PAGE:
Are Food Dyes Safe for Kids?

Are-artificial-food-dyes-safe-for-kids

Each year, UBC dietetics students have a class project where they practice writing nutrition articles for the public. This year, I asked students Mei Ho and May Hasegawa to research are food dyes safe for kids. Here's what they found ~ Kristen

When you are shopping for snacks for your child, do the bright colours make you think twice about about adding it to your basket? Many foods we come across in our everyday lives have colour added in order to make it appear more appetizing. It is very common to see vivid colours in foods and beverages marketed towards children, such as candies, desserts and chewing gums. Foods can be coloured by natural food dyes like caramel colouring, or artificial food dyes, which are colours made from petroleum1. Today we will be looking at food dyes in the context of artificial food dyes, which have been used more commonly in foods in recent years.

Are Artificial Food Dyes Safe for Kids?

As early as the 80’s, researchers began to study the effects of artificial food dyes on children’s health. The results of their studies have been controversial, and has stirred concern amongst consumers. Some have suggested a possible link between artificial food dyes and hypersensitivity in children3. Others have researched possible risks of organ damage, cancer, birth defects and allergic reactions1. While no study findings have been conclusive, countries in Europe such as the U.K. have banned artificial food dyes altogether for safety measures1.

What Are the Safety Regulations of Food Dyes in Canada?

Regulations in North America state that there is not enough scientific evidence to say artificial food dyes cause negative effects on children’s health3. Canada permits the use of food dyes in everyday foods from bread, butter, milk to cheese. All food dyes must first be approved by our federal regulatory body, the Canadian Food Inspection Agency (CFIA). At this time, Canada has approved ten dye colours for use in food and beverages.

However, it has not been ruled out that food dyes may affect children with attention-deficit/hyperactivity disorder (ADHD) and behavioural problems differently3. Researchers agree that more research on artificial food dyes is required.

Food Dyes Across the Globe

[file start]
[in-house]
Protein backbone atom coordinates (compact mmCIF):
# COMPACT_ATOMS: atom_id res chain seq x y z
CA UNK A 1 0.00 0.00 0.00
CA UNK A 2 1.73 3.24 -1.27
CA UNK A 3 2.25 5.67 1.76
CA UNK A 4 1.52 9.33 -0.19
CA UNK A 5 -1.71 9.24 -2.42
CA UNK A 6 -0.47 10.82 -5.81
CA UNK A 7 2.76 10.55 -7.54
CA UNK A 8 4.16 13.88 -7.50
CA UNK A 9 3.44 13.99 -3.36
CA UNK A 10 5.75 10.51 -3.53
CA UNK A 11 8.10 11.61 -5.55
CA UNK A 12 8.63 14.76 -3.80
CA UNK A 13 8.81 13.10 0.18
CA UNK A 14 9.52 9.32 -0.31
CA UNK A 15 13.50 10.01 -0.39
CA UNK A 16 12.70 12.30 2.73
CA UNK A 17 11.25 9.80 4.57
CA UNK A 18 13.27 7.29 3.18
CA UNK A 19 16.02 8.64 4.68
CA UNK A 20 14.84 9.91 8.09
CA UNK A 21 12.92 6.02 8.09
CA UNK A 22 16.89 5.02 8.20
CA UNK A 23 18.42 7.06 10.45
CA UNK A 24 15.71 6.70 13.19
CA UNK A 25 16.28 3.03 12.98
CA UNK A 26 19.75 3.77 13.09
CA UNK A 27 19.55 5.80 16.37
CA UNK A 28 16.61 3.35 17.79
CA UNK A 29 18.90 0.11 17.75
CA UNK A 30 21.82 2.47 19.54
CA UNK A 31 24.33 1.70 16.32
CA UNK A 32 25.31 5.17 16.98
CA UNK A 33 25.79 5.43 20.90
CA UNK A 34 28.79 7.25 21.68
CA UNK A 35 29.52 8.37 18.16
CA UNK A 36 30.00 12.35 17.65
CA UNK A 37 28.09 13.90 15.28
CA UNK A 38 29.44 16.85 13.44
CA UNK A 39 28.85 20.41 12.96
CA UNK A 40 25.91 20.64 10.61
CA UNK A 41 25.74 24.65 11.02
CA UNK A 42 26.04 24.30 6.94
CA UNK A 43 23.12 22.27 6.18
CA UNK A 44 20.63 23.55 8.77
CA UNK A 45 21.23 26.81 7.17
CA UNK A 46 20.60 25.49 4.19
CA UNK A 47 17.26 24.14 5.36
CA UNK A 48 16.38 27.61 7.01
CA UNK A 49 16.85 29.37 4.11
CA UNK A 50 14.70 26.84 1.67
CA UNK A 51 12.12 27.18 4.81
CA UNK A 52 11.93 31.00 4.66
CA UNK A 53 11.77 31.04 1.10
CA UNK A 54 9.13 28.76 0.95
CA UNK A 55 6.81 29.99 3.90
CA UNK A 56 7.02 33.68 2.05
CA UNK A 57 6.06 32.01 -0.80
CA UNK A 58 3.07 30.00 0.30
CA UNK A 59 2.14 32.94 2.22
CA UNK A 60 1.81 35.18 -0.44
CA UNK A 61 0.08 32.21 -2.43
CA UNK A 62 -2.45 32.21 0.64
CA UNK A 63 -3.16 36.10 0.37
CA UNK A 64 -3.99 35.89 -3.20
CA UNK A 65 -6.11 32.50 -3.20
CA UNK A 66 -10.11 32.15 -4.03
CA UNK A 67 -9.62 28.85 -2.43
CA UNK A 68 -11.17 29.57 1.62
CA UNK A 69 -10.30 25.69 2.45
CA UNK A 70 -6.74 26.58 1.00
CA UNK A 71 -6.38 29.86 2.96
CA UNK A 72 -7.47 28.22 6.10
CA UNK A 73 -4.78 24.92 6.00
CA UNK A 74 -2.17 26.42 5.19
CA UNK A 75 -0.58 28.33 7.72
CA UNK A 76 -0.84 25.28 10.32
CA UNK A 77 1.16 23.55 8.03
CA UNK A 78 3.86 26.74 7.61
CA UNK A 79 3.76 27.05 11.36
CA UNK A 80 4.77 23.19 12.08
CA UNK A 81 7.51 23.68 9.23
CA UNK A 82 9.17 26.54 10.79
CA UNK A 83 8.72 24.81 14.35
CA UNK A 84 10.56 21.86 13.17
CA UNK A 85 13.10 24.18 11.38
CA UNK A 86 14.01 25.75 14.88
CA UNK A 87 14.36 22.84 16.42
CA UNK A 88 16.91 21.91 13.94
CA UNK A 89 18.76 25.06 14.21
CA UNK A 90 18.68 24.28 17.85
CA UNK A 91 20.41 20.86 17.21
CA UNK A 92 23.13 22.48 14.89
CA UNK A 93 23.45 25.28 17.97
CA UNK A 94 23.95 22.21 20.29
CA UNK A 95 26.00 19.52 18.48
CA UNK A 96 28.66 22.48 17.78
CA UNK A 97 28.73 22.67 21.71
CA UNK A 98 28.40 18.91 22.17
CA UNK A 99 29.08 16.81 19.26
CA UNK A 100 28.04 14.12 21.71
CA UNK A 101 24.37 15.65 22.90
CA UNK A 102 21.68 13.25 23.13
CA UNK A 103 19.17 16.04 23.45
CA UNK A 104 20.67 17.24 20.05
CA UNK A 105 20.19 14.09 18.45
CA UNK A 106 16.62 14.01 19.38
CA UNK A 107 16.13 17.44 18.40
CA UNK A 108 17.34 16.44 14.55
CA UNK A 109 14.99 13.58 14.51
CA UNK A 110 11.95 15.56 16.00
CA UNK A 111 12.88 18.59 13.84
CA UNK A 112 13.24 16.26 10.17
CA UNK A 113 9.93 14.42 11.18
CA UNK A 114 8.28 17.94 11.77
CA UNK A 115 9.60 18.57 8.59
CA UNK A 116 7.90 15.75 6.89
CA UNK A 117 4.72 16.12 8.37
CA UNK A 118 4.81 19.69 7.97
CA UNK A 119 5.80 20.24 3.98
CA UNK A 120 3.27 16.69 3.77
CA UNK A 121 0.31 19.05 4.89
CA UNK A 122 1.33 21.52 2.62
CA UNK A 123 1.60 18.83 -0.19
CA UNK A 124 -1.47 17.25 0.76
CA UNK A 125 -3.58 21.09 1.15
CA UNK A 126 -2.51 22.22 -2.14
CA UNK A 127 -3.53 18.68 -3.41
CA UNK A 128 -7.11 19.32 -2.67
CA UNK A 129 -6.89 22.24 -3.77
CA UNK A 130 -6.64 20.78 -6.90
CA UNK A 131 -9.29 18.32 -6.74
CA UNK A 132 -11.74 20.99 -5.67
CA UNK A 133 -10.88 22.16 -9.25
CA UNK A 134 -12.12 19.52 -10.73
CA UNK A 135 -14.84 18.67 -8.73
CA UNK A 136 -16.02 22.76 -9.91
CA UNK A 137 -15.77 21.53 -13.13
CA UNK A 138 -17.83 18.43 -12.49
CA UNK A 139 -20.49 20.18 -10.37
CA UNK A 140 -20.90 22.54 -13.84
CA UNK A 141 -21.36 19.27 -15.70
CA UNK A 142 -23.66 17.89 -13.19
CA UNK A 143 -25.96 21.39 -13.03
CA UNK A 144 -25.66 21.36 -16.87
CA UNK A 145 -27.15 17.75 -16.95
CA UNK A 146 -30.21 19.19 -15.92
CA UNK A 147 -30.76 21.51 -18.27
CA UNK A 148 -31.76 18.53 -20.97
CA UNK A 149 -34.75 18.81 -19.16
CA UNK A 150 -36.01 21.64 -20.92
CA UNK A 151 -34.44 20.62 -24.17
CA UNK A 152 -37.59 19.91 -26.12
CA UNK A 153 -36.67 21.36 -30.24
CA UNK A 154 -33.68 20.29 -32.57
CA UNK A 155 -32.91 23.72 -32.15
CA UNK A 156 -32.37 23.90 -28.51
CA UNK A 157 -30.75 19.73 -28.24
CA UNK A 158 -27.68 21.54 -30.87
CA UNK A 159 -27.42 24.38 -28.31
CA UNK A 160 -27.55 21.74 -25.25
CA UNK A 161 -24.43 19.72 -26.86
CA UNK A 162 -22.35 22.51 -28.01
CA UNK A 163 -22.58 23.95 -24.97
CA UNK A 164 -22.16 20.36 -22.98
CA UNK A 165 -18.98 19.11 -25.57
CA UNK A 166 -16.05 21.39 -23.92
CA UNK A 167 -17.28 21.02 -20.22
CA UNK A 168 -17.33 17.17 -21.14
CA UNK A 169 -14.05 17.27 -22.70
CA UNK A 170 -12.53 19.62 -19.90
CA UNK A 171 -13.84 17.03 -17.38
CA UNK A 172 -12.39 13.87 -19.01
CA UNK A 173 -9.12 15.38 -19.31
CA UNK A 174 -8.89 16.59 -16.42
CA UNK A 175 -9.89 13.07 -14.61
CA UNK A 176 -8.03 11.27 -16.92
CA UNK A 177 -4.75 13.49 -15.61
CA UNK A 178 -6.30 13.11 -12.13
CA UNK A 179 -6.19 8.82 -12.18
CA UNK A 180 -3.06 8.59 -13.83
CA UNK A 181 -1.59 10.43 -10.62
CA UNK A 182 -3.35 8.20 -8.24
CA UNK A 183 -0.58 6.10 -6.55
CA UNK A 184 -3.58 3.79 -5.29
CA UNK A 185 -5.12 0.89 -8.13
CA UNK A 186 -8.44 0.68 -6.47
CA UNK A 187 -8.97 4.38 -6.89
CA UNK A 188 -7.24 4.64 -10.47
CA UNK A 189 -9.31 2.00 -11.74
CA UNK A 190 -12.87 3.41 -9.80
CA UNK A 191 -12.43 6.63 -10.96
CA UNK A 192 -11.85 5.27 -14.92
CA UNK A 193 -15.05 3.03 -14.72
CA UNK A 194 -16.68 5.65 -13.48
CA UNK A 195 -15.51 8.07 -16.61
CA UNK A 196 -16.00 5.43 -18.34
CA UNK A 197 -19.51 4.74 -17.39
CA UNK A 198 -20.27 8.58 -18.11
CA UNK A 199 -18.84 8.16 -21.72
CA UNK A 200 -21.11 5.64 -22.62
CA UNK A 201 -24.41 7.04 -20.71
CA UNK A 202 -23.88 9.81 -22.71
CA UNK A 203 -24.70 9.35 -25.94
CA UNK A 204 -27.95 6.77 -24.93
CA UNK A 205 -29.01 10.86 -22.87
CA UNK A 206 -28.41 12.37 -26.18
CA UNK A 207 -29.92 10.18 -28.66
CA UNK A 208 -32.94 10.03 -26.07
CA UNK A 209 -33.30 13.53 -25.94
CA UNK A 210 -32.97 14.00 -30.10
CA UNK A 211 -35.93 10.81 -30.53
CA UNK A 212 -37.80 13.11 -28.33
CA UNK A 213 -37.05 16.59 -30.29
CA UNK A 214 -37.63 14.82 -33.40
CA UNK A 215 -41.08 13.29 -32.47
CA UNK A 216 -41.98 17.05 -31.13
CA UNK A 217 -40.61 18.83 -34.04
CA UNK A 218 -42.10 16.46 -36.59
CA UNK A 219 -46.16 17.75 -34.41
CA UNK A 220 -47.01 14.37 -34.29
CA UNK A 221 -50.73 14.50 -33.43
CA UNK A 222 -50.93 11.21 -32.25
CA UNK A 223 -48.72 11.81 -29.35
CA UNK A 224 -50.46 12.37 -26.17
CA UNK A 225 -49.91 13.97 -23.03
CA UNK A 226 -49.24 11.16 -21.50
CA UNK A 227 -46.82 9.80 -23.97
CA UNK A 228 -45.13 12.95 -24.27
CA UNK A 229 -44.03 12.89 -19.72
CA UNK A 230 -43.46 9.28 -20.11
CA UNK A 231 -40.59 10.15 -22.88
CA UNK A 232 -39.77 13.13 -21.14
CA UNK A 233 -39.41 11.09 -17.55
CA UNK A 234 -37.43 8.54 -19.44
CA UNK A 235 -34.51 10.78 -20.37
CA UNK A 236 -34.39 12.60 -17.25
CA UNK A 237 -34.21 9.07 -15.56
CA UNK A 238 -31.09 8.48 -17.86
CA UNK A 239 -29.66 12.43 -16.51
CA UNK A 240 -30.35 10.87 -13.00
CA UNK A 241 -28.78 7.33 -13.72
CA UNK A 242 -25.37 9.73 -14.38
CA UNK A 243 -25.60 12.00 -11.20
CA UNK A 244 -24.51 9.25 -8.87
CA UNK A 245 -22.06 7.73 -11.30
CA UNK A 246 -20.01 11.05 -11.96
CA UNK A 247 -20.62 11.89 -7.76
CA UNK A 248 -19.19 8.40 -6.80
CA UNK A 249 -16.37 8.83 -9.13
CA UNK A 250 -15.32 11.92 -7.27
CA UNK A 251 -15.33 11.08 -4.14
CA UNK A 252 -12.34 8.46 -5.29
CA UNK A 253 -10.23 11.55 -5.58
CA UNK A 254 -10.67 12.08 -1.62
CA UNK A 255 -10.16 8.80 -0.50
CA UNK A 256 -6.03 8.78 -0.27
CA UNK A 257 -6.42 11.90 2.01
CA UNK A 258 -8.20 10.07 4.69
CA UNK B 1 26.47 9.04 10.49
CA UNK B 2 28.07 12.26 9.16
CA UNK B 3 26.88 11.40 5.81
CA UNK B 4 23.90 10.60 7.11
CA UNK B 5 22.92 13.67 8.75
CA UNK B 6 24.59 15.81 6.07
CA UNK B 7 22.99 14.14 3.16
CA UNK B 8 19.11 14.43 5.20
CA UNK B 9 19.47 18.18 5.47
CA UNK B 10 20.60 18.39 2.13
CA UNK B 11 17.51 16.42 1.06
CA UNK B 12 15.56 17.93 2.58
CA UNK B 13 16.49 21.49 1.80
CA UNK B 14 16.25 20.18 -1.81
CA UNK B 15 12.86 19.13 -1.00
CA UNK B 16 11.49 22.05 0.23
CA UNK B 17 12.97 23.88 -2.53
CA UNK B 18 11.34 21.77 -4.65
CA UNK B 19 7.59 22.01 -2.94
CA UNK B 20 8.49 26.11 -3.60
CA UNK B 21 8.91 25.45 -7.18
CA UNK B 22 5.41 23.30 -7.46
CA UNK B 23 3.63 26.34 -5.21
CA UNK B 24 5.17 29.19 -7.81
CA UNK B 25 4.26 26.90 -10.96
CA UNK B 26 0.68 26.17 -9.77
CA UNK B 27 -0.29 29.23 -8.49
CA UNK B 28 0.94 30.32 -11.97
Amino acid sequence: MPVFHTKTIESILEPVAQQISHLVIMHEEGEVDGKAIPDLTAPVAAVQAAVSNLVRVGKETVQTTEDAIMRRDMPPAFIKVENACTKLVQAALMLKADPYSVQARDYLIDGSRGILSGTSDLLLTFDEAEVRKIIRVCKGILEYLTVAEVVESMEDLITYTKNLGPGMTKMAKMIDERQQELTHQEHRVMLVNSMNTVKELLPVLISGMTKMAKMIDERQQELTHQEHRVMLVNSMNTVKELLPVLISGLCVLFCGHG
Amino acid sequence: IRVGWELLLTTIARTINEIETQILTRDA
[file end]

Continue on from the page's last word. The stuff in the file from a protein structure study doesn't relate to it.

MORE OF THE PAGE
In 2009, the U.K. imposed strict regulations to remove certain food dyes from foods and beverages. This prompts us to think, why hasn’t North America followed along? It is interesting to note the different approaches used by North America and the U.K. when it comes to ensuring public safety through foods.4

  • North America: tries to find the strongest evidence available before implementing new regulations.
  • UK: uses a more precautionary approach, meaning that it will take action to protect the public even if the evidence is not entirely conclusive.

Moving Forward: What Can You Do?

With all this information, it can be confusing to decide whether you want your children to be consuming artificial food dyes. It may first be helpful to understand how to identify whether something contains artificial food dyes. By law, companies are required to list the name of the dye on the ingredient label. It may be tricky for shoppers to recognize the commercial names of artificial food dyes. Here are the names of 10 common artificial food dyes in Canada:5

  • Allura red
  • Brilliant blue FCF
  • Citrus Red No.2
  • Sunset yellow FCF
  • Tartrazine
  • Fast green FCF
  • Indigotine
  • Erythrosine Red
  • Amaranth Red
  • Ponceau SX

There are also ways to add colour into your cooking at home without using food dyes! Kids are drawn to bright colours, and baking at home can be more fun if your child has the chance to make their own colours. This can be done by boiling, blending, and/or pureeing vegetables or fruits for their natural colours.6

Ideas include:

  • Raspberries, pomegranate and beets - pink/purple
  • Carrots – orange
  • Turmeric powder – yellow
  • Blueberry – blue
  • Spinach – green
  • Red cabbage – purple and blue
    • For purple, boil cabbage in hot water until water is dark purple colour
    • For blue, slowly add some baking soda to purple water

Are Food Dyes Safe for Kids - May’s Opinion: